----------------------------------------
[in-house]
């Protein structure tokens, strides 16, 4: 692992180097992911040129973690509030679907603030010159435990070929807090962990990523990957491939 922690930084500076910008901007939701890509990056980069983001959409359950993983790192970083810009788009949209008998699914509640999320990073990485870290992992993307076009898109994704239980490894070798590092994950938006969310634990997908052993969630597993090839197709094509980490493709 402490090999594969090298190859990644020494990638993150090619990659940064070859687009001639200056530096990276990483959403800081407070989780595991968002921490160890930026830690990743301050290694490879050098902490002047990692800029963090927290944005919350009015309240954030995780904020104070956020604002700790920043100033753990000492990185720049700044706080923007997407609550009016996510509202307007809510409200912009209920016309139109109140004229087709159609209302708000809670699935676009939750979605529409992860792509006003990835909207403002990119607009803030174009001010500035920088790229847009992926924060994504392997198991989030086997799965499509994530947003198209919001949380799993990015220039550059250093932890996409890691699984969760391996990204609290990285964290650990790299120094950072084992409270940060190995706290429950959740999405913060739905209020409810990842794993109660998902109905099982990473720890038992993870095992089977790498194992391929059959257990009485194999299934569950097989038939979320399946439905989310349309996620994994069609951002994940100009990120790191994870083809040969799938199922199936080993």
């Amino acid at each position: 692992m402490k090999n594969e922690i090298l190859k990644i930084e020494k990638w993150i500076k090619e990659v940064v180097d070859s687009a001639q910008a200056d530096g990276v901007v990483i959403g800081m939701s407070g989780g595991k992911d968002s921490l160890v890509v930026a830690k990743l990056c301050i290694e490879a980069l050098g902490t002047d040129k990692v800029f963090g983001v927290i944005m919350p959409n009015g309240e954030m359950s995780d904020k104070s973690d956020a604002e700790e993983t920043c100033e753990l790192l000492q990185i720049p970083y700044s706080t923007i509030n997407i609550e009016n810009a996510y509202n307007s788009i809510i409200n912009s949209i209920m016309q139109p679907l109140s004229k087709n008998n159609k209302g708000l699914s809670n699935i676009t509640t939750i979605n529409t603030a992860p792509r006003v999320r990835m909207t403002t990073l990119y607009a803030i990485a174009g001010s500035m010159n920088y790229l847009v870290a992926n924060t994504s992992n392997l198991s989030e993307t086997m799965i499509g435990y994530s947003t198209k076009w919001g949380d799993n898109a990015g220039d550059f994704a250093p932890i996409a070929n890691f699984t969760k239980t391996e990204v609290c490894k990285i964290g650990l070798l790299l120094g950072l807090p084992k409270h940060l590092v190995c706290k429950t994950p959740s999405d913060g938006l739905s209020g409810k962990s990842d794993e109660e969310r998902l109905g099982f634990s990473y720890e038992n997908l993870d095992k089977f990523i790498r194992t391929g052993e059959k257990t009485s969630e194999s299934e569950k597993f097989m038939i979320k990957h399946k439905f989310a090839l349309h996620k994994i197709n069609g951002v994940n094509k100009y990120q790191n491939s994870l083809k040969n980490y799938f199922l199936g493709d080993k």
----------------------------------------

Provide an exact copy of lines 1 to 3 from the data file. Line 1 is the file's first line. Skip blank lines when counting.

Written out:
[in-house]
């Protein structure tokens, strides 16, 4: 692992180097992911040129973690509030679907603030010159435990070929807090962990990523990957491939 922690930084500076910008901007939701890509990056980069983001959409359950993983790192970083810009788009949209008998699914509640999320990073990485870290992992993307076009898109994704239980490894070798590092994950938006969310634990997908052993969630597993090839197709094509980490493709 402490090999594969090298190859990644020494990638993150090619990659940064070859687009001639200056530096990276990483959403800081407070989780595991968002921490160890930026830690990743301050290694490879050098902490002047990692800029963090927290944005919350009015309240954030995780904020104070956020604002700790920043100033753990000492990185720049700044706080923007997407609550009016996510509202307007809510409200912009209920016309139109109140004229087709159609209302708000809670699935676009939750979605529409992860792509006003990835909207403002990119607009803030174009001010500035920088790229847009992926924060994504392997198991989030086997799965499509994530947003198209919001949380799993990015220039550059250093932890996409890691699984969760391996990204609290990285964290650990790299120094950072084992409270940060190995706290429950959740999405913060739905209020409810990842794993109660998902109905099982990473720890038992993870095992089977790498194992391929059959257990009485194999299934569950097989038939979320399946439905989310349309996620994994069609951002994940100009990120790191994870083809040969799938199922199936080993």
């Amino acid at each position: 692992m402490k090999n594969e922690i090298l190859k990644i930084e020494k990638w993150i500076k090619e990659v940064v180097d070859s687009a001639q910008a200056d530096g990276v901007v990483i959403g800081m939701s407070g989780g595991k992911d968002s921490l160890v890509v930026a830690k990743l990056c301050i290694e490879a980069l050098g902490t002047d040129k990692v800029f963090g983001v927290i944005m919350p959409n009015g309240e954030m359950s995780d904020k104070s973690d956020a604002e700790e993983t920043c100033e753990l790192l000492q990185i720049p970083y700044s706080t923007i509030n997407i609550e009016n810009a996510y509202n307007s788009i809510i409200n912009s949209i209920m016309q139109p679907l109140s004229k087709n008998n159609k209302g708000l699914s809670n699935i676009t509640t939750i979605n529409t603030a992860p792509r006003v999320r990835m909207t403002t990073l990119y607009a803030i990485a174009g001010s500035m010159n920088y790229l847009v870290a992926n924060t994504s992992n392997l198991s989030e993307t086997m799965i499509g435990y994530s947003t198209k076009w919001g949380d799993n898109a990015g220039d550059f994704a250093p932890i996409a070929n890691f699984t969760k239980t391996e990204v609290c490894k990285i964290g650990l070798l790299l120094g950072l807090p084992k409270h940060l590092v190995c706290k429950t994950p959740s999405d913060g938006l739905s209020g409810k962990s990842d794993e109660e969310r998902l109905g099982f634990s990473y720890e038992n997908l993870d095992k089977f990523i790498r194992t391929g052993e059959k257990t009485s969630e194999s299934e569950k597993f097989m038939i979320k990957h399946k439905f989310a090839l349309h996620k994994i197709n069609g951002v994940n094509k100009y990120q790191n491939s994870l083809k040969n980490y799938f199922l199936g493709d080993k």